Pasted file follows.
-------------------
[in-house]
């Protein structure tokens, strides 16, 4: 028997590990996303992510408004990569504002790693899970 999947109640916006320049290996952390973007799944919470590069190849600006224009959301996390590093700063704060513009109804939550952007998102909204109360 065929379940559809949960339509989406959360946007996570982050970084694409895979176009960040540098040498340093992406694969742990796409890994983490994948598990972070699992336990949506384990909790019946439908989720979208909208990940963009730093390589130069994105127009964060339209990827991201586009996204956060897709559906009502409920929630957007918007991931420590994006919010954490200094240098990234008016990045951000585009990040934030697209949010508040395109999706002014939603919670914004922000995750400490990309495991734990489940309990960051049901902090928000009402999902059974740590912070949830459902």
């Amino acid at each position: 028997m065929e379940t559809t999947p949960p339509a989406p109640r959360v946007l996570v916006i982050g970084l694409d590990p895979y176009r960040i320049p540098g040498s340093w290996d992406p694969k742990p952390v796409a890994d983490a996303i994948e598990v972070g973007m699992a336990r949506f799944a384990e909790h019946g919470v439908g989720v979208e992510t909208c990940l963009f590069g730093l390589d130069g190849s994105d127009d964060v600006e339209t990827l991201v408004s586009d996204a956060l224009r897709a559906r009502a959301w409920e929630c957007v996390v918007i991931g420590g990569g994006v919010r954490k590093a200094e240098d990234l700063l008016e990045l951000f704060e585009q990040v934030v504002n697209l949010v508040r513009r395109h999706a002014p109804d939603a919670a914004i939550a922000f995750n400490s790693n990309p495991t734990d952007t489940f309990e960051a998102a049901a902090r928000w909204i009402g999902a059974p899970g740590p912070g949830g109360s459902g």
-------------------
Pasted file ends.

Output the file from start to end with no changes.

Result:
[in-house]
């Protein structure tokens, strides 16, 4: 028997590990996303992510408004990569504002790693899970 999947109640916006320049290996952390973007799944919470590069190849600006224009959301996390590093700063704060513009109804939550952007998102909204109360 065929379940559809949960339509989406959360946007996570982050970084694409895979176009960040540098040498340093992406694969742990796409890994983490994948598990972070699992336990949506384990909790019946439908989720979208909208990940963009730093390589130069994105127009964060339209990827991201586009996204956060897709559906009502409920929630957007918007991931420590994006919010954490200094240098990234008016990045951000585009990040934030697209949010508040395109999706002014939603919670914004922000995750400490990309495991734990489940309990960051049901902090928000009402999902059974740590912070949830459902």
């Amino acid at each position: 028997m065929e379940t559809t999947p949960p339509a989406p109640r959360v946007l996570v916006i982050g970084l694409d590990p895979y176009r960040i320049p540098g040498s340093w290996d992406p694969k742990p952390v796409a890994d983490a996303i994948e598990v972070g973007m699992a336990r949506f799944a384990e909790h019946g919470v439908g989720v979208e992510t909208c990940l963009f590069g730093l390589d130069g190849s994105d127009d964060v600006e339209t990827l991201v408004s586009d996204a956060l224009r897709a559906r009502a959301w409920e929630c957007v996390v918007i991931g420590g990569g994006v919010r954490k590093a200094e240098d990234l700063l008016e990045l951000f704060e585009q990040v934030v504002n697209l949010v508040r513009r395109h999706a002014p109804d939603a919670a914004i939550a922000f995750n400490s790693n990309p495991t734990d952007t489940f309990e960051a998102a049901a902090r928000w909204i009402g999902a059974p899970g740590p912070g949830g109360s459902g």